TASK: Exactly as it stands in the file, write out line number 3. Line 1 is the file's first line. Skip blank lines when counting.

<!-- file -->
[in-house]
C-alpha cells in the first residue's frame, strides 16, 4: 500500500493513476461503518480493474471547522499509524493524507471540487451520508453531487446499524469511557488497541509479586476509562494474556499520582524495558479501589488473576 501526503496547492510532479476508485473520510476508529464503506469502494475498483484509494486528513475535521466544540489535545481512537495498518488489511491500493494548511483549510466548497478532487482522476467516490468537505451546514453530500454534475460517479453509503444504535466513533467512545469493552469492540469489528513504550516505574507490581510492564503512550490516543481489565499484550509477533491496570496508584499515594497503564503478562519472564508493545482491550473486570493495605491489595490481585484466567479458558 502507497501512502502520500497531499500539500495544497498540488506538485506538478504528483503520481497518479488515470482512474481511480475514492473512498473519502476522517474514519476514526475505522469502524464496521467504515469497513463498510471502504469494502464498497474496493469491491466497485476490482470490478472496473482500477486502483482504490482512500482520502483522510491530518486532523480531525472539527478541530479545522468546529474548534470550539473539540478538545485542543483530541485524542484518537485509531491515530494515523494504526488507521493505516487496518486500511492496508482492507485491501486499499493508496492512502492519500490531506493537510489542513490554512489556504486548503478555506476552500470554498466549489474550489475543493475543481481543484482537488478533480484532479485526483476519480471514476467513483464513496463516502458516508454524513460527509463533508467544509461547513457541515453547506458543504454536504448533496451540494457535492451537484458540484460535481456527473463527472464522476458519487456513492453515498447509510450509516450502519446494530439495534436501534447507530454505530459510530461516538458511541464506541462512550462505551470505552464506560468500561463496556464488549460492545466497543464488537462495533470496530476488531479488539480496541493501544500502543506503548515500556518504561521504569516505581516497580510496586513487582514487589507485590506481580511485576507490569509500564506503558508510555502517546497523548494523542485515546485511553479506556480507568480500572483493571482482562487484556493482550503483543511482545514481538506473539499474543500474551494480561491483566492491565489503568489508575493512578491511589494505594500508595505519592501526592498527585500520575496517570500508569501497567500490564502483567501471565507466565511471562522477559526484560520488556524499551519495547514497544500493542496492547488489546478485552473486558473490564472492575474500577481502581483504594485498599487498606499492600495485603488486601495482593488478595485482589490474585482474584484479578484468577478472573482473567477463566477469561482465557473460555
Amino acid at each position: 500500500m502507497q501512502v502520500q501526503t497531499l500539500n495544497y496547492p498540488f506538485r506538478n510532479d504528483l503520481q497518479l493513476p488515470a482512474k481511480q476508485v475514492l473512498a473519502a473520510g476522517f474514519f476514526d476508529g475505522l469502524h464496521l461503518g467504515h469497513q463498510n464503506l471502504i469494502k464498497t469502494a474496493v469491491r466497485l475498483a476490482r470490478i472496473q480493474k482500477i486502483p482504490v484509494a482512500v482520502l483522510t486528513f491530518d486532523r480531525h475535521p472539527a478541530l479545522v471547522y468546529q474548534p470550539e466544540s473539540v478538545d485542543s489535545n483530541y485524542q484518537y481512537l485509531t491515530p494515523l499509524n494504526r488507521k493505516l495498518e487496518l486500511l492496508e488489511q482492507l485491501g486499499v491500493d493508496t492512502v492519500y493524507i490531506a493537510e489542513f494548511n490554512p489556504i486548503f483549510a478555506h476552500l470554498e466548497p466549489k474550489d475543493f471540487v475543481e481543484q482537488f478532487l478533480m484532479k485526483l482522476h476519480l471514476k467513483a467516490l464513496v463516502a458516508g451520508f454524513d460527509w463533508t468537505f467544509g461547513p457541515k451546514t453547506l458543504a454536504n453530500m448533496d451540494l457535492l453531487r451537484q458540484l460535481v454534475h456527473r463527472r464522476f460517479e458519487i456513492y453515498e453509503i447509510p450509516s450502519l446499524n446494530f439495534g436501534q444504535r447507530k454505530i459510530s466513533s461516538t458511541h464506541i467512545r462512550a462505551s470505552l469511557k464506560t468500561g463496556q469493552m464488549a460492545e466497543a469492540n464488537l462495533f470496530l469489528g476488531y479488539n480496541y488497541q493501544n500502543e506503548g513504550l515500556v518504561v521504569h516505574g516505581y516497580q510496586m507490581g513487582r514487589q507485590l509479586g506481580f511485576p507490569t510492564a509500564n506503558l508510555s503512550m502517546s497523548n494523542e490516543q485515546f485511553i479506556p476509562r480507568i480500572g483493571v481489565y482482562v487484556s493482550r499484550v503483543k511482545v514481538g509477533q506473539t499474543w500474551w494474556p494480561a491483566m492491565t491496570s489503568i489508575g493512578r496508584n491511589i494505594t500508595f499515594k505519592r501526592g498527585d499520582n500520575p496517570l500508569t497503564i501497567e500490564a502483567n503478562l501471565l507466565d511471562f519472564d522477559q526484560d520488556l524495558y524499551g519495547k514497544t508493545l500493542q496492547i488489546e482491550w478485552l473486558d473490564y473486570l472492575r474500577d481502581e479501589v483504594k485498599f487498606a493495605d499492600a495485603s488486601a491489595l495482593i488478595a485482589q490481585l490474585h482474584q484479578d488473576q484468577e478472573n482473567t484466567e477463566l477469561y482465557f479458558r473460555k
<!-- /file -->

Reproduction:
Amino acid at each position: 500500500m502507497q501512502v502520500q501526503t497531499l500539500n495544497y496547492p498540488f506538485r506538478n510532479d504528483l503520481q497518479l493513476p488515470a482512474k481511480q476508485v475514492l473512498a473519502a473520510g476522517f474514519f476514526d476508529g475505522l469502524h464496521l461503518g467504515h469497513q463498510n464503506l471502504i469494502k464498497t469502494a474496493v469491491r466497485l475498483a476490482r470490478i472496473q480493474k482500477i486502483p482504490v484509494a482512500v482520502l483522510t486528513f491530518d486532523r480531525h475535521p472539527a478541530l479545522v471547522y468546529q474548534p470550539e466544540s473539540v478538545d485542543s489535545n483530541y485524542q484518537y481512537l485509531t491515530p494515523l499509524n494504526r488507521k493505516l495498518e487496518l486500511l492496508e488489511q482492507l485491501g486499499v491500493d493508496t492512502v492519500y493524507i490531506a493537510e489542513f494548511n490554512p489556504i486548503f483549510a478555506h476552500l470554498e466548497p466549489k474550489d475543493f471540487v475543481e481543484q482537488f478532487l478533480m484532479k485526483l482522476h476519480l471514476k467513483a467516490l464513496v463516502a458516508g451520508f454524513d460527509w463533508t468537505f467544509g461547513p457541515k451546514t453547506l458543504a454536504n453530500m448533496d451540494l457535492l453531487r451537484q458540484l460535481v454534475h456527473r463527472r464522476f460517479e458519487i456513492y453515498e453509503i447509510p450509516s450502519l446499524n446494530f439495534g436501534q444504535r447507530k454505530i459510530s466513533s461516538t458511541h464506541i467512545r462512550a462505551s470505552l469511557k464506560t468500561g463496556q469493552m464488549a460492545e466497543a469492540n464488537l462495533f470496530l469489528g476488531y479488539n480496541y488497541q493501544n500502543e506503548g513504550l515500556v518504561v521504569h516505574g516505581y516497580q510496586m507490581g513487582r514487589q507485590l509479586g506481580f511485576p507490569t510492564a509500564n506503558l508510555s503512550m502517546s497523548n494523542e490516543q485515546f485511553i479506556p476509562r480507568i480500572g483493571v481489565y482482562v487484556s493482550r499484550v503483543k511482545v514481538g509477533q506473539t499474543w500474551w494474556p494480561a491483566m492491565t491496570s489503568i489508575g493512578r496508584n491511589i494505594t500508595f499515594k505519592r501526592g498527585d499520582n500520575p496517570l500508569t497503564i501497567e500490564a502483567n503478562l501471565l507466565d511471562f519472564d522477559q526484560d520488556l524495558y524499551g519495547k514497544t508493545l500493542q496492547i488489546e482491550w478485552l473486558d473490564y473486570l472492575r474500577d481502581e479501589v483504594k485498599f487498606a493495605d499492600a495485603s488486601a491489595l495482593i488478595a485482589q490481585l490474585h482474584q484479578d488473576q484468577e478472573n482473567t484466567e477463566l477469561y482465557f479458558r473460555k